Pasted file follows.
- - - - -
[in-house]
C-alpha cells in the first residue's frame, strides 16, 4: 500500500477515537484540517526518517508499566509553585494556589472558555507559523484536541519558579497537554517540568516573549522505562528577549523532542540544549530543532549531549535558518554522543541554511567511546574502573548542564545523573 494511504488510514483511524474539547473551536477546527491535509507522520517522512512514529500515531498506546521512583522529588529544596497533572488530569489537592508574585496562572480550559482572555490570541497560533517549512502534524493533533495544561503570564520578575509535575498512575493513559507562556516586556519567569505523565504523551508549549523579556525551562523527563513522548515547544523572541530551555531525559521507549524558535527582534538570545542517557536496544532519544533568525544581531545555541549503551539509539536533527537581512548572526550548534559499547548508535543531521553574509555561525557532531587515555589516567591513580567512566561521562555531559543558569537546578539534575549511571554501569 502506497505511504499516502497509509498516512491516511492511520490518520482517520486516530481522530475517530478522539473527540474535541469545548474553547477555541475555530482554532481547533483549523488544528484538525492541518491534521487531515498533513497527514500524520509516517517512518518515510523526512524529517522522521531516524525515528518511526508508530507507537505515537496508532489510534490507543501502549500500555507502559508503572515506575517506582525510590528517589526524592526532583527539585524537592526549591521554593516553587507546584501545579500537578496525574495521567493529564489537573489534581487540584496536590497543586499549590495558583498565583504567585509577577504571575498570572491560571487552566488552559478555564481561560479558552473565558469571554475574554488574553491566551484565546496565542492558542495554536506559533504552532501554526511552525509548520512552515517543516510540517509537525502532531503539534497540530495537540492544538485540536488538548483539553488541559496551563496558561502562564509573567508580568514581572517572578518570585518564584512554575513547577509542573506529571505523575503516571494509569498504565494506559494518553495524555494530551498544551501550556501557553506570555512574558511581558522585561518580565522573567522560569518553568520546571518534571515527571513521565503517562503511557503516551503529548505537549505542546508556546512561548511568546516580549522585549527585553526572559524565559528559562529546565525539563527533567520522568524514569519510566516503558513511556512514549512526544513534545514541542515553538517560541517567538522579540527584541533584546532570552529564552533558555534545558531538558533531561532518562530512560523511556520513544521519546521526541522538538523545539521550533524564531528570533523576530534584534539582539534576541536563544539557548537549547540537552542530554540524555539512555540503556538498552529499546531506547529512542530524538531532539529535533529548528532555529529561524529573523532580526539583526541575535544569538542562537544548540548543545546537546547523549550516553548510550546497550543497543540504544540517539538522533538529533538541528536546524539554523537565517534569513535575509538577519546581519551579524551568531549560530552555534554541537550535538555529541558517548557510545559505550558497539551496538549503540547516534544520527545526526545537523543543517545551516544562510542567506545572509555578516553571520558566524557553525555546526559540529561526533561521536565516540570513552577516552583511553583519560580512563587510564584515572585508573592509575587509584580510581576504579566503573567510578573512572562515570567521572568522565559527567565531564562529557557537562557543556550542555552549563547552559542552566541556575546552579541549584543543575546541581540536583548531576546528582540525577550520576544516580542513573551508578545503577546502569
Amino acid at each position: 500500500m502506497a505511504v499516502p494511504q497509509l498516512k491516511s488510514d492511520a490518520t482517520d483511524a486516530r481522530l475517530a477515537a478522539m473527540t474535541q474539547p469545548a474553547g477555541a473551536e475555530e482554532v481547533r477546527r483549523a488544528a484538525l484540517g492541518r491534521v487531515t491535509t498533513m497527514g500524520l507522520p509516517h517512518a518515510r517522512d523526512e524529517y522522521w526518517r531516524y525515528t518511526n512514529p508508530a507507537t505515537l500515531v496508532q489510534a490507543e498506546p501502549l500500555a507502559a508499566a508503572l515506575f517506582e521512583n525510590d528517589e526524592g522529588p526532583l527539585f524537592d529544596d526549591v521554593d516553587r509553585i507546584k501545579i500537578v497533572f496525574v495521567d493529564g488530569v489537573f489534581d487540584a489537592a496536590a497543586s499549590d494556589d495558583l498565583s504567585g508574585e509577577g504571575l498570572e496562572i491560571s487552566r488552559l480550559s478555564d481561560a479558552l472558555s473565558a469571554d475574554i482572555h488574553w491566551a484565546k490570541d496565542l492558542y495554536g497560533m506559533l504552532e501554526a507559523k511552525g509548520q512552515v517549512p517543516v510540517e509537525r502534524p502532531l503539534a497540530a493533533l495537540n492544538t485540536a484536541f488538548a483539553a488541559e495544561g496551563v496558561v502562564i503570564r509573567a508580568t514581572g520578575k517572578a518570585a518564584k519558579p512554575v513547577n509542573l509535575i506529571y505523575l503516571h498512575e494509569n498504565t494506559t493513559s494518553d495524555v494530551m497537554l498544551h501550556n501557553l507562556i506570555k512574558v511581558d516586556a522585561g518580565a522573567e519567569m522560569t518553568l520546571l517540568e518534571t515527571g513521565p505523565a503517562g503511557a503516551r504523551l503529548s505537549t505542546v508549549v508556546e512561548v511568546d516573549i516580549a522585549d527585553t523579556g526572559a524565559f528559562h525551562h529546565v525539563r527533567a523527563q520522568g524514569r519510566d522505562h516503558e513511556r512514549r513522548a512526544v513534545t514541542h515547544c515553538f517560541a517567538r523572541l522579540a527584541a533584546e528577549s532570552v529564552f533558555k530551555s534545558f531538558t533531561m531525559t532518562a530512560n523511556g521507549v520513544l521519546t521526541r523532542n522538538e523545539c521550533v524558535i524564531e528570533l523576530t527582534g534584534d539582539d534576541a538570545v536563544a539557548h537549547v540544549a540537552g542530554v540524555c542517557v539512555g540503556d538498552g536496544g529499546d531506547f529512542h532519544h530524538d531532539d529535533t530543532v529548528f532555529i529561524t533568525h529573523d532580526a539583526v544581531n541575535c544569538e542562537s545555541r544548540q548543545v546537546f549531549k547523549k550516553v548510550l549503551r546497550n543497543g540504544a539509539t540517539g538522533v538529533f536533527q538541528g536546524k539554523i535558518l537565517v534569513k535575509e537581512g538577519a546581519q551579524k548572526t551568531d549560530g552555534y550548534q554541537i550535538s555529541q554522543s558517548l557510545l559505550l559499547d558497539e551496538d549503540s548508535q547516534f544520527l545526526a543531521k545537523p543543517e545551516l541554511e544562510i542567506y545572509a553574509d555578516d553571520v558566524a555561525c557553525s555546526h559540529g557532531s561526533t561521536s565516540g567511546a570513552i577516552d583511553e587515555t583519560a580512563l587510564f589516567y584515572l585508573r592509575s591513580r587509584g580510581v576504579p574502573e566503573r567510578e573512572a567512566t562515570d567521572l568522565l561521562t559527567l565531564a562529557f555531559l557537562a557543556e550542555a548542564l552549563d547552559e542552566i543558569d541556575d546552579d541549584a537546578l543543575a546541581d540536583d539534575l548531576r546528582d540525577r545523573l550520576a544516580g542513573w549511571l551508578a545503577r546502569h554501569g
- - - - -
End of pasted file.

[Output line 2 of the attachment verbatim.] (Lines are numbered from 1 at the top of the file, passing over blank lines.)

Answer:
C-alpha cells in the first residue's frame, strides 16, 4: 500500500477515537484540517526518517508499566509553585494556589472558555507559523484536541519558579497537554517540568516573549522505562528577549523532542540544549530543532549531549535558518554522543541554511567511546574502573548542564545523573 494511504488510514483511524474539547473551536477546527491535509507522520517522512512514529500515531498506546521512583522529588529544596497533572488530569489537592508574585496562572480550559482572555490570541497560533517549512502534524493533533495544561503570564520578575509535575498512575493513559507562556516586556519567569505523565504523551508549549523579556525551562523527563513522548515547544523572541530551555531525559521507549524558535527582534538570545542517557536496544532519544533568525544581531545555541549503551539509539536533527537581512548572526550548534559499547548508535543531521553574509555561525557532531587515555589516567591513580567512566561521562555531559543558569537546578539534575549511571554501569 502506497505511504499516502497509509498516512491516511492511520490518520482517520486516530481522530475517530478522539473527540474535541469545548474553547477555541475555530482554532481547533483549523488544528484538525492541518491534521487531515498533513497527514500524520509516517517512518518515510523526512524529517522522521531516524525515528518511526508508530507507537505515537496508532489510534490507543501502549500500555507502559508503572515506575517506582525510590528517589526524592526532583527539585524537592526549591521554593516553587507546584501545579500537578496525574495521567493529564489537573489534581487540584496536590497543586499549590495558583498565583504567585509577577504571575498570572491560571487552566488552559478555564481561560479558552473565558469571554475574554488574553491566551484565546496565542492558542495554536506559533504552532501554526511552525509548520512552515517543516510540517509537525502532531503539534497540530495537540492544538485540536488538548483539553488541559496551563496558561502562564509573567508580568514581572517572578518570585518564584512554575513547577509542573506529571505523575503516571494509569498504565494506559494518553495524555494530551498544551501550556501557553506570555512574558511581558522585561518580565522573567522560569518553568520546571518534571515527571513521565503517562503511557503516551503529548505537549505542546508556546512561548511568546516580549522585549527585553526572559524565559528559562529546565525539563527533567520522568524514569519510566516503558513511556512514549512526544513534545514541542515553538517560541517567538522579540527584541533584546532570552529564552533558555534545558531538558533531561532518562530512560523511556520513544521519546521526541522538538523545539521550533524564531528570533523576530534584534539582539534576541536563544539557548537549547540537552542530554540524555539512555540503556538498552529499546531506547529512542530524538531532539529535533529548528532555529529561524529573523532580526539583526541575535544569538542562537544548540548543545546537546547523549550516553548510550546497550543497543540504544540517539538522533538529533538541528536546524539554523537565517534569513535575509538577519546581519551579524551568531549560530552555534554541537550535538555529541558517548557510545559505550558497539551496538549503540547516534544520527545526526545537523543543517545551516544562510542567506545572509555578516553571520558566524557553525555546526559540529561526533561521536565516540570513552577516552583511553583519560580512563587510564584515572585508573592509575587509584580510581576504579566503573567510578573512572562515570567521572568522565559527567565531564562529557557537562557543556550542555552549563547552559542552566541556575546552579541549584543543575546541581540536583548531576546528582540525577550520576544516580542513573551508578545503577546502569